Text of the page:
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We would like to thank Dr Panda for the comments on our paper. We agree that amniotic membrane grafts yield excellent results in various ocular surface defects, without donor site morbidity.
We also agree that frozen section control of excised tissue might prevent incomplete removal of a malignant conjunctival melanoma. Although we were able to totally excise this tumour in our four reported cases, we wil...
We also agree that frozen section control of excised tissue might prevent incomplete removal of a malignant conjunctival melanoma. Although we were able to totally excise this tumour in our four reported cases, we will surely consider this option in relevant cases.
A point of criticism regards the use of a corneo-scleral graft to reconstruct a partial-thickness corneo-limbal defect in two of our cases, since the lack of transparency of such a graft might interfere with the detection of any deep melanoma recurrence. We agree that this might be possible - especially in the scleral part - but we believe that primary reconstruction is easier and leads to better functional results than corneo-scleral grafting at a later stage, when fibrosis and scarring may hamper surgery. In the event that the histopathologist indicates that there was incomplete excision of tumour, we prefer to remove the graft to facilitate further excision. We are looking forward to reports from other surgeons in these regards.
WA van den Bosch
We read with interest the article titled "Amniotic membrane transplantation in the management of conjunctival malignant melanoma and primary acquired melanosis with atypia" by Paridaens D et al and compliment the authors for bringing the important upcoming issue of Amniotic membrane transplantation (AMT) to the limelight.
The authors described the favourable outcome of AMT for the reconstruction of su...
The authors described the favourable outcome of AMT for the reconstruction of surface defects resulting from surgical excision of conjunctival malignant melanoma and primary acquired melanosis (PAM) with atypia. They have further commented on its role in repairing larger defects involving the fornix or palpebral conjunctiva still needs to be established. As per our experience goes we feel the procedure should be followed after any type of ocular surface reconstruction as a primary procedure. Besides the advantages put forward by the authors that it helps in post operative monitoring of tumour recurrence and cosmesis, it provides the additional encouraging factor that unlike other grafting procedures, it does not hamper the recipient tissue integrity for which it can be repeated several times. Moreover, even if there is formation of some degree of symblepharon in due course of time the same can be tackled by local excision and repeat AMT without hampering the integrity of recipient's vital ocular tissues.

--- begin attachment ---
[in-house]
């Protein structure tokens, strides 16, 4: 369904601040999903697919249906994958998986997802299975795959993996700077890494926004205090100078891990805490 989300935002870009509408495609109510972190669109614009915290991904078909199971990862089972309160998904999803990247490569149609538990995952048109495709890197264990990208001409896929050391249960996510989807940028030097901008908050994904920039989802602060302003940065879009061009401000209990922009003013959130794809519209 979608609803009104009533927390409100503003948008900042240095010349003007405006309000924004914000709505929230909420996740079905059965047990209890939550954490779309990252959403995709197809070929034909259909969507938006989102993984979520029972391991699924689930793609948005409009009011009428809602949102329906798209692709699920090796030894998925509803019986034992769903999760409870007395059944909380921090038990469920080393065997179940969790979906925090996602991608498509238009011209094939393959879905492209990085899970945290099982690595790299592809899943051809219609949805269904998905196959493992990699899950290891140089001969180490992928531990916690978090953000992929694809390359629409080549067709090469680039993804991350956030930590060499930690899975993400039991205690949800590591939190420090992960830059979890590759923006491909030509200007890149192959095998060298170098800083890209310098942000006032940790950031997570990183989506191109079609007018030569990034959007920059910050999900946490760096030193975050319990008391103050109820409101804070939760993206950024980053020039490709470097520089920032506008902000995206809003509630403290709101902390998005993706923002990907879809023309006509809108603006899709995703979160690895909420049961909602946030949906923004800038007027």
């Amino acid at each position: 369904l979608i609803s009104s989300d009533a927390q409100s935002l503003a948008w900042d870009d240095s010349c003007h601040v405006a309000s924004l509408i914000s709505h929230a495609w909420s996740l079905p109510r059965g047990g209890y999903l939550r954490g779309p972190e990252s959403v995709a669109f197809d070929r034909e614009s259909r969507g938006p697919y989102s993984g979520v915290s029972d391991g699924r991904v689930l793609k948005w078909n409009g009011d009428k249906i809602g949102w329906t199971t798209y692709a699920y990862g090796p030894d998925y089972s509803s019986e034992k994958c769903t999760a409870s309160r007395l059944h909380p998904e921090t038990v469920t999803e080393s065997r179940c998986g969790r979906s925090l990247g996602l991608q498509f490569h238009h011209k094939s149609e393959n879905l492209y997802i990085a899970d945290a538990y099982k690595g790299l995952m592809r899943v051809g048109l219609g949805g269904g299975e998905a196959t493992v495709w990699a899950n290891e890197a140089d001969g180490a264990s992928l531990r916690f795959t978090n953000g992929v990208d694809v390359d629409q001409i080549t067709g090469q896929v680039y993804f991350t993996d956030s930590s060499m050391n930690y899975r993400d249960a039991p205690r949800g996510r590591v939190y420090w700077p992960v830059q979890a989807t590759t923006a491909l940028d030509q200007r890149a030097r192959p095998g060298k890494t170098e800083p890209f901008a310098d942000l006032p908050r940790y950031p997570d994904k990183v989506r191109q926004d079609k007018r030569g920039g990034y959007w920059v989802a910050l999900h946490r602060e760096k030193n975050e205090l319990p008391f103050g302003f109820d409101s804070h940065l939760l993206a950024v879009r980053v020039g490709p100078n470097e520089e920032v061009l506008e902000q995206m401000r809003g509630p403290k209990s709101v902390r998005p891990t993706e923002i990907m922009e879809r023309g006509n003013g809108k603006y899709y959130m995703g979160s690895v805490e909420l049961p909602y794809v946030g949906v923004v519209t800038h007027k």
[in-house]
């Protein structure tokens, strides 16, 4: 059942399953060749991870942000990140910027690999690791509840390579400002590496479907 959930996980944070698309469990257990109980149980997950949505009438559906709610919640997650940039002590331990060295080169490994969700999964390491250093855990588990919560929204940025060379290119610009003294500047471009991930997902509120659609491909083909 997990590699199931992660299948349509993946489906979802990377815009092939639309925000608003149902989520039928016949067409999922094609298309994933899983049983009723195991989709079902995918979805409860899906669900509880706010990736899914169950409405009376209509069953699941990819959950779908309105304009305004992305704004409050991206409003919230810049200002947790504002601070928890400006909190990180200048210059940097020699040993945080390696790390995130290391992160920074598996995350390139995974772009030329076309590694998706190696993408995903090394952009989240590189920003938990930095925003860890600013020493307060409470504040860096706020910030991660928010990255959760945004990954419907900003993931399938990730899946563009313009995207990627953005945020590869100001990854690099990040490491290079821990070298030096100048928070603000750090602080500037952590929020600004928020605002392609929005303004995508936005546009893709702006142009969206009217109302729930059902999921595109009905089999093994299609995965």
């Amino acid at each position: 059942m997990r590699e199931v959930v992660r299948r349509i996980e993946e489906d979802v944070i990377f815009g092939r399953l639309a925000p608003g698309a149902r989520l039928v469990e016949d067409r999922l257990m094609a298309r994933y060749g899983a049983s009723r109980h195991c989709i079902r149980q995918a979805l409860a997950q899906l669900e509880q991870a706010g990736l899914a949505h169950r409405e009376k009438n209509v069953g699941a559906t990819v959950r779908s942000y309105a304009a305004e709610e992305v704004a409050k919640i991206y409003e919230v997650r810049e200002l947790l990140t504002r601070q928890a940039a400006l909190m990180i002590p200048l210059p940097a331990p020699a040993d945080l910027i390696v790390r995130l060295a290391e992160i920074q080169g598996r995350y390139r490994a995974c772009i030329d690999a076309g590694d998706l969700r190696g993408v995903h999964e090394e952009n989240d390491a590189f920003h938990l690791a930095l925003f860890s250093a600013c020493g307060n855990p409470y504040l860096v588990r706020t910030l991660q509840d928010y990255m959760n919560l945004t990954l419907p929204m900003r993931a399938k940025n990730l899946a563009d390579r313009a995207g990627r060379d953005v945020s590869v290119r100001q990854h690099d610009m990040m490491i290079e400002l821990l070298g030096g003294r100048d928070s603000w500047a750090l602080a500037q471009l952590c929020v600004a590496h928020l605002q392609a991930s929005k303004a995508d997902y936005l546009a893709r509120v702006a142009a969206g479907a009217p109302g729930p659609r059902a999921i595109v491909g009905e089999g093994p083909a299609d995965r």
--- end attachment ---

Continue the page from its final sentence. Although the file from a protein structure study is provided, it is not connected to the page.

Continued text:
While we entirely agree with the technique the authors described, our only concern is about the frozen section. It is always better to perform the frozen section in suspected tumour as its exact malignant nature could not be predicted clinically. It is more so for the extensive tumour in guiding the surgeon for precise excision.
The second point, which bothers us about the corneo-scleral graft. No doubt, the corneo scleral grafting is desirable following the side partial thickness excision of cornea and sclera[3,4]. However, while the procedure is quite safe and effective for inflammatory and degenerative lesions, its use may raise questions in neoplastic lesions. Though very barely evident, the fear of masking the recurrent lesion in surgeon's mind always persists. Therefore, in an era of AMT, we do not advocate the corneo scleral grafting for neoplastic lesions for primary procedure. However, either tectonic sclero corneal graft or limbal cell transplantation can be performed at a later date depending on the situation/status of the recipient's eye.
Once again we congratulate the authors for bringing this valuable technique to the attention of ophthalmic surgeons.
(1) Paridaens D, Beekhuis H, Vanden Bosch W, Remeyer L, Melles G. Amniotic membrane transplantation in the management of conjunctival malignant melanoma and primary acquired melanosis with atypia. Br Jour Ophthalmol 2001; 85:658-61.
(2) Panda A, Sharma N. Frozen section guided excision and LK. Ophthalmic Surg. News International 1996;7:42.
(3) Panda A, Sharma N, Sen S, Ghose S, Tityal JS, Das GK. Lamello lamellar sclerokeratoplasty in squamous cell carcinoma of conjunctiva and cornea. Year Book. Proceedings A.I.O.S. 1996, pp278-9.
(4) Panda A, Sharma N, Sen S. Frozen section guided excision and lamellar sclerokeratoplasty for squamous cell carcinoma of conjunctiva and cornea. Advance cornea 1997, Plenium press, Boston pp 373-79.